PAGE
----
One hundred years ago on the Mountain, one of the daily chores, along with cutting wood, stoking ashes out of the kitchen stove and cleaning the ice box, was caring for the oil lamps.
Along came electricity and at the flick of a switch, lights came on, the fridge was cold and the gas furnace was timed to go! The old chores have vanished now with the advent of modern appliances and cleaning materials.
In 1912, one daily chore was the care, cleaning, filling and trimming the wicks of the household kerosene table lamps. Prior to the invention of kerosene, which was a Canadian invention, smelly old whale oil lamps and paraffin candles dimly lit the home.
Kerosene oil was not only smelly, but sucked the oxygen out of the room and opening the windows a crack relieved the effects somewhat. It was not till many decades later that a refined oil was produced specifically for interior lighting.
That clean smelling, clean burning oil today is called “lamp oil" and comes in a variety of colours, enhancing the glass bowls of table lamps. Lamp oil is easily procured at most hardware stores in clear plastic bottles.
The reason old Dusty Corners is revisiting the use of oil lanterns is because of the apparent remanufacturing of knock-off oil lamps being produced in China. People are not only buying the cute lamps as decorator items, but standby emergency lighting in the event of major power blackouts, which we already know a great deal about. Some prefer to stock up on expensive battery powered lanterns and flashlights which give off a superior light, but unfortunately with constant use begin to dim to less than candle power.
Candles are a great source of power, but often smelly and vulnerable to tipping over and starting a fire. The oil lanterns have proven over time to be far safer and if properly cared for will not allow the oil to flow out of the bowl if tipped. Nine times out of 10 the wick when turned horizontally will snuff out the flame along its edge.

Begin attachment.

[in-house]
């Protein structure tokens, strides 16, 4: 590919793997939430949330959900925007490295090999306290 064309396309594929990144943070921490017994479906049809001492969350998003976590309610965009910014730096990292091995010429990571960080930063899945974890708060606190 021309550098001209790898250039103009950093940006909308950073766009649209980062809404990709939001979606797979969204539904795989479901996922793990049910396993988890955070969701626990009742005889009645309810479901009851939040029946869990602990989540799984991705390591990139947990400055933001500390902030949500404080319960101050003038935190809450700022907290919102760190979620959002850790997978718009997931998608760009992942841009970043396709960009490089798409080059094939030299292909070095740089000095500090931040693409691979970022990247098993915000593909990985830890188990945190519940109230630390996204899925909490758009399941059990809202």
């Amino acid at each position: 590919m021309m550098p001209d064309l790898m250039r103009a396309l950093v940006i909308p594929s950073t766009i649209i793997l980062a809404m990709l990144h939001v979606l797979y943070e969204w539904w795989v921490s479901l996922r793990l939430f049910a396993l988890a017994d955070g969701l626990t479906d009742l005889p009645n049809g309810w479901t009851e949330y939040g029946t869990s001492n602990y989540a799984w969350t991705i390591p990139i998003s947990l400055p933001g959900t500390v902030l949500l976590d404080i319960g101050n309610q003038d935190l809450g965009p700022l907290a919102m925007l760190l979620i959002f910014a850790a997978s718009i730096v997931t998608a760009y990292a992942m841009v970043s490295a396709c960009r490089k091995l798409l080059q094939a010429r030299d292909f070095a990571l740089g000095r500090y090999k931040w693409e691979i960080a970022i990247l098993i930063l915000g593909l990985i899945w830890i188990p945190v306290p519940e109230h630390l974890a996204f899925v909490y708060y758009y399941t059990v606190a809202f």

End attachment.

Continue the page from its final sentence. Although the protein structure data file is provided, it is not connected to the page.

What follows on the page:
When buying a Chinese oil lamp, make sure that the font, or brass housing, that holds the wick and turning wheel is tight. Pay special attention to trimming the long wick as well. With sharp scissors, cut across the wick right under the burnt portion, leaving the wick ends slightly rounded to prevent fraying.
Clean the tall glass chimney of carbon with soapy water and replace. To avoid undue blackening of the chimney, do not raise the wick out of the font more than one-quarter inch. Light the wick, which by now has absorbed oil from the bowl, with a match and replace the glass chimney.
Once the chimney is in place, you might witness a little "flame up,” so turn the wick down till you achieve an even,round, smokeless flame. While the chimney is still cool, twist it several times to seal its base on top of the font, letting in no air.
Raising the wick will undoubtably give you greater light, but also more smoke, which will carbon up your chimney. Turn the wick down to a smokeless level.
Instruct the young ones to stay clear of the hot lamp. Oil spill fires are put out quickly with baking soda.
Enjoy yesterday's light!
Mountain historian Colwyn Beynon can be reached at firstname.lastname@example.org.